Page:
Despite enthusiastic new year well-wishing, January can be a grind. Outside it’s mostly grey and damp, the air cold (but raging with Omicron it seems), while inside we face the challenge of executing (or formulating) a coherent plan for the twelve months ahead.

Typically, we seek momentum from reassessment and recalibration. Starting this, stopping that, more of, less of, people to see (or not!), places to visit, fresh goals and resolutions. All very sound and strategic but potentially also a bit left-brain. Does Dry January nourish the soul? I tried it once, and soldiered through, but found the overnight transition from New Year to No Beer just too brutal.

It strikes me that many of the objectives we set ourselves at around this time can similarly lack sufficient emotional sensitivity to be realistic and therefore effective.

Especially now, with the world the way it is, we need to be kinder to ourselves, responsible and purposeful, of course, but also reasonable. Surely what we crave is inspiration rather than simply perspiration?!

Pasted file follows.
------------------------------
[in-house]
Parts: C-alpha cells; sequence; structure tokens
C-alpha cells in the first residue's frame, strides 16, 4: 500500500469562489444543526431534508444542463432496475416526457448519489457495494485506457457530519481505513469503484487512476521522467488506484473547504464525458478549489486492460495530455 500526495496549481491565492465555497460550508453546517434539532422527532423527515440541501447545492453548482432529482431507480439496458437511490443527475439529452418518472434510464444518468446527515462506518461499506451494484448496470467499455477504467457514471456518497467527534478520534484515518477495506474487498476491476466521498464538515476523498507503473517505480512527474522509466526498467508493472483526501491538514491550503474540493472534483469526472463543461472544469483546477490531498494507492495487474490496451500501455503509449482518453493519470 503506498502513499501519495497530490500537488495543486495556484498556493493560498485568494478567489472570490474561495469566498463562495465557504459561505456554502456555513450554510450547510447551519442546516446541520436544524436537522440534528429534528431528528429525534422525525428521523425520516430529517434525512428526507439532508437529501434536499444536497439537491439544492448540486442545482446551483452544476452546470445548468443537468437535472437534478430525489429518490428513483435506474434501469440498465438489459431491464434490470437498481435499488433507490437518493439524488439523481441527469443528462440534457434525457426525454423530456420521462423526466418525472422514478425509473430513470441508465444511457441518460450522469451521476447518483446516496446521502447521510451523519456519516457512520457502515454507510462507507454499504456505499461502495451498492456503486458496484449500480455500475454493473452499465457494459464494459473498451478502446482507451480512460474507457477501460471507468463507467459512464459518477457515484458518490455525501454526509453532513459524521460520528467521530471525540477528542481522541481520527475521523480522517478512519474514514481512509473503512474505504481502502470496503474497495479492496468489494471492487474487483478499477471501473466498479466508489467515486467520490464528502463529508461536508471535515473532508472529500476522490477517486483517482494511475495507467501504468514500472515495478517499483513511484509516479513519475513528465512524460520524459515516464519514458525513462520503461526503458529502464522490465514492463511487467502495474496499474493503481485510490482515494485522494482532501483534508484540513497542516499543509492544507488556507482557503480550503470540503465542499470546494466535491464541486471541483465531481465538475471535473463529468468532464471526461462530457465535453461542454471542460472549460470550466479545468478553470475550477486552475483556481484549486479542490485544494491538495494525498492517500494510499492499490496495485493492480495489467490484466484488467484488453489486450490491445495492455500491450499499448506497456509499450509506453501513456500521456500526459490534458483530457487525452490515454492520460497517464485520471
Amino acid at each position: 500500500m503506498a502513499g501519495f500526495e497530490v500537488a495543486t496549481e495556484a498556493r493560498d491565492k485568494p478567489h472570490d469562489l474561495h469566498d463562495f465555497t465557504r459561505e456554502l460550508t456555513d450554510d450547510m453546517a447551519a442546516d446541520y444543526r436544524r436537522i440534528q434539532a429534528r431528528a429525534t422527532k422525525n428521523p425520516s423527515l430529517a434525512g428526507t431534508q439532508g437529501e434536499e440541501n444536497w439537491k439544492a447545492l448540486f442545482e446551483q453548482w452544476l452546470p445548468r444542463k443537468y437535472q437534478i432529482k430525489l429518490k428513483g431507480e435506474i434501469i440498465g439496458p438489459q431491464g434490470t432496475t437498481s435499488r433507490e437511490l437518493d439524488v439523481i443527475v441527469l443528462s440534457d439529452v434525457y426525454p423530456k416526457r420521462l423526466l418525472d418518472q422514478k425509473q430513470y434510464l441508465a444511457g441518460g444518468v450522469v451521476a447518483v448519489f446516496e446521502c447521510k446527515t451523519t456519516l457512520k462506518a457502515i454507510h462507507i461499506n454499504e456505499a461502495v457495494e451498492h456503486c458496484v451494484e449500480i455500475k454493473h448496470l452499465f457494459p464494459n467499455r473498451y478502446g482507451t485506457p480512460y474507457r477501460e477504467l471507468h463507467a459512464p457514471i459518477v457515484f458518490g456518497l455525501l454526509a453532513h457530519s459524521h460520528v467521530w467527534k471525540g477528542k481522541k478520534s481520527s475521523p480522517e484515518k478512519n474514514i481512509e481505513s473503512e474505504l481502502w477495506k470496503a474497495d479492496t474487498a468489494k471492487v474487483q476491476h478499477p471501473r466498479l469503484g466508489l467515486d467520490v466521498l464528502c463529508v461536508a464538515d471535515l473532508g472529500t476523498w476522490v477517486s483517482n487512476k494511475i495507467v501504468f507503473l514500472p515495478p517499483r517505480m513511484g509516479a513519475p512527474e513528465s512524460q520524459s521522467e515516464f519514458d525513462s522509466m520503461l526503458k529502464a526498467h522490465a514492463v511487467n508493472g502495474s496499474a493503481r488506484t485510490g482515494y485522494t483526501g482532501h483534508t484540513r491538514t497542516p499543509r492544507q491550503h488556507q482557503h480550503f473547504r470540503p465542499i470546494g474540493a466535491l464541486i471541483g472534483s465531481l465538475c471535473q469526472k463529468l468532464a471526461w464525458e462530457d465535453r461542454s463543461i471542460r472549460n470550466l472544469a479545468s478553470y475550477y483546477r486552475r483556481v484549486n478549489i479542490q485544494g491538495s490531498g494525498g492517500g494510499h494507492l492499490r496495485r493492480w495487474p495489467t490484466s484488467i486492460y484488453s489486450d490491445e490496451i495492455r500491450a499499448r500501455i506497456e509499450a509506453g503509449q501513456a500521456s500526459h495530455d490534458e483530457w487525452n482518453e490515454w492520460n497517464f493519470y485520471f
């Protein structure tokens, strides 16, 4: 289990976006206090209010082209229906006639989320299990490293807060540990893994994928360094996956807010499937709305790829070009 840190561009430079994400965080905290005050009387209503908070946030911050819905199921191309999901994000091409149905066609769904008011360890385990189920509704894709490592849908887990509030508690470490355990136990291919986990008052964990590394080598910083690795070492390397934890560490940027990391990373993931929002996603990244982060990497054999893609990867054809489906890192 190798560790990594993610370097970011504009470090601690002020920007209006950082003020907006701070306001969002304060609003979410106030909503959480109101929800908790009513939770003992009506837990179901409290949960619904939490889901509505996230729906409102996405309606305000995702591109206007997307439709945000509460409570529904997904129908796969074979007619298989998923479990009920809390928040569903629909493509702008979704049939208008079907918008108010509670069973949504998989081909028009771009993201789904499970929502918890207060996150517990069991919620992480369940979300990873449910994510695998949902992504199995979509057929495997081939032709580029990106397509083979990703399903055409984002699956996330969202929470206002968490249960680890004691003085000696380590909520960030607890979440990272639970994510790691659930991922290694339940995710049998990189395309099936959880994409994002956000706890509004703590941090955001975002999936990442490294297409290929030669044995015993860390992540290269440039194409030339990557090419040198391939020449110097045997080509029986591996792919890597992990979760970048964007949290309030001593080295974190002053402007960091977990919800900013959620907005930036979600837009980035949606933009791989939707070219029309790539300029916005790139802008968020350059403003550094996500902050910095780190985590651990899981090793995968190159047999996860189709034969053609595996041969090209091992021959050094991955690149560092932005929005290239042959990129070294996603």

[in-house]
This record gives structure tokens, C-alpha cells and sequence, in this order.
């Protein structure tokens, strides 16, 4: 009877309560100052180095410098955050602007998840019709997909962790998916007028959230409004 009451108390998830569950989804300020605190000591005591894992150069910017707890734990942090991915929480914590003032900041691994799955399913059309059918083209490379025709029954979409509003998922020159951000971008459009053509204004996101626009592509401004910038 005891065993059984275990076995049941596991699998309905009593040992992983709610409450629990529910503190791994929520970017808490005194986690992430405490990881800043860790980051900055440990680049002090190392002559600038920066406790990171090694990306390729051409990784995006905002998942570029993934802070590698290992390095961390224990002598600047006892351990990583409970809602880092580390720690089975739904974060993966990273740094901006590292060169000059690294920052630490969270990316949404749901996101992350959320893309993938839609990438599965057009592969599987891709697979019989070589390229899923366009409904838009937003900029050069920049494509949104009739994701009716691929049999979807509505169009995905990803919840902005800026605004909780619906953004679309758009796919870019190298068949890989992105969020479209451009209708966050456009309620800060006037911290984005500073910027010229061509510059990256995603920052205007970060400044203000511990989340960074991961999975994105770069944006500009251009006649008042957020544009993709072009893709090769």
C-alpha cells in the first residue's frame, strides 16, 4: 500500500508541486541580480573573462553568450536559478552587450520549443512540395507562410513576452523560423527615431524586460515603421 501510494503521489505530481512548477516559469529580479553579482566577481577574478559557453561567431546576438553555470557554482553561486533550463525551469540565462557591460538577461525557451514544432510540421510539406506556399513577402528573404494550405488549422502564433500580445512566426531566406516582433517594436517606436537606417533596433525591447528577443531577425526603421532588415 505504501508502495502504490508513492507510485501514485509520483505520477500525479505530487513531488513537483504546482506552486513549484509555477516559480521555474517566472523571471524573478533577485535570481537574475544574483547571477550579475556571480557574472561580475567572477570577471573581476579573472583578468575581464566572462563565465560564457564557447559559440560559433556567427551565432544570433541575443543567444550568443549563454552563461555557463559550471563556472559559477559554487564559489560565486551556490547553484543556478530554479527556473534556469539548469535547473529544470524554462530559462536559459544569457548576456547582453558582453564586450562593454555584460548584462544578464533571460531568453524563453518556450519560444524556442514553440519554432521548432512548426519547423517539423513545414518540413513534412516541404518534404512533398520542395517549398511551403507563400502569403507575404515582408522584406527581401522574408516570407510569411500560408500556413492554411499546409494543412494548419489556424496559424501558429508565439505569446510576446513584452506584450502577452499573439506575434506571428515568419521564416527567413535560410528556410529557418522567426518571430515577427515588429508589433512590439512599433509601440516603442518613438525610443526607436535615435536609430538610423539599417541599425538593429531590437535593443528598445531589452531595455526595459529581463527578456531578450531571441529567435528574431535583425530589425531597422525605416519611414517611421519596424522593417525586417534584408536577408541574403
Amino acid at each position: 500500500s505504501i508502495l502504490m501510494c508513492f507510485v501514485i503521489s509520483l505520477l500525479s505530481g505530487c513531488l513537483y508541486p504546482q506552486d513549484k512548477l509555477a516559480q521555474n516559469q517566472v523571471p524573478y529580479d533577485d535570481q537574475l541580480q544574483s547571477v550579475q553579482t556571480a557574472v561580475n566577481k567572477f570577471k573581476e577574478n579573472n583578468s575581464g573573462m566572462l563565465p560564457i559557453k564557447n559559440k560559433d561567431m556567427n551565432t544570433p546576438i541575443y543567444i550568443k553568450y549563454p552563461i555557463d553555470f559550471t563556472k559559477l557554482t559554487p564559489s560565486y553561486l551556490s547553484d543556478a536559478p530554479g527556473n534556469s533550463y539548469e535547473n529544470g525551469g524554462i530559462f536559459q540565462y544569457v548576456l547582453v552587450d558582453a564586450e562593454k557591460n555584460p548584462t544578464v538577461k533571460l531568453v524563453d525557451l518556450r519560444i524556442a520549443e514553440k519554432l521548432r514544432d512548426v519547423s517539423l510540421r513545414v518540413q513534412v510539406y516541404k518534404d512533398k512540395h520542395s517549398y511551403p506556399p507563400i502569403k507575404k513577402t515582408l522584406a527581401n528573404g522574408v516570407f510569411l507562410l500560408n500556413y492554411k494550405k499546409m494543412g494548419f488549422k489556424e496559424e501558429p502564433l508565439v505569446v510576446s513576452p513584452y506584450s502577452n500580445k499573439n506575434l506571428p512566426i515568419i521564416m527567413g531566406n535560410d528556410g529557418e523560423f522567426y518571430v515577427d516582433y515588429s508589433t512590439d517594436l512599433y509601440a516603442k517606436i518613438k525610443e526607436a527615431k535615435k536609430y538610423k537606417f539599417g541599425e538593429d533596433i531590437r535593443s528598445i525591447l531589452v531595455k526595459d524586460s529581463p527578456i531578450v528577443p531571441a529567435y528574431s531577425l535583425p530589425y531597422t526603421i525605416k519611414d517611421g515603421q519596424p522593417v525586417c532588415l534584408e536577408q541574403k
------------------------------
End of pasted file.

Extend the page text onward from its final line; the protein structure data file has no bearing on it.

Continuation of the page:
Reading the tributes to actor Sidney Poitier, who died on 6th January after a long and pioneering life, certainly inspired me as I think about navigating 2022.

I have to declare an interest here too. In the Heat of the Night (1967), in which Poitier starred, has been my favourite film for as long as I can remember.

Yes, Sidney was tall, athletic, and devastatingly handsome (rarely a disadvantage) but, born in 1927, he also entered the movie business when people of colour on the Hollywood studio lots were generally kitchen workers and janitors.

Poitier shattered the stereotype and became one of the top box-office draws of the 1960s, the first black performer to win the Oscar for Best Actor. More craft awards followed, reflecting his singular talent, along with recognition of his wider societal contributions, especially in helping alter America’s perceptions on race.

For example, in 2009, Barack Obama conferred upon Poitier the Presidential Medal of Freedom, the country’s joint highest civilian honour.

Throughout his career, Sidney Poitier shone both as an artist and as a human being. His influence has been described as immeasurable. Here’s what I think we can learn from his life to inspire us in ours:

  • Dignity – Sidney never lost it, maintaining his style and grace however seemingly insurmountable the odds
  • Dreams – as Poitier said, to fellow actor Viola Davis, “if your dreams do not scare you, they’re not big enough”
  • Determination – dreams don’t just come true. Sidney realised his through resilience and resourcefulness

RIP Sidney Poitier KBE. Mister Tibbs forever.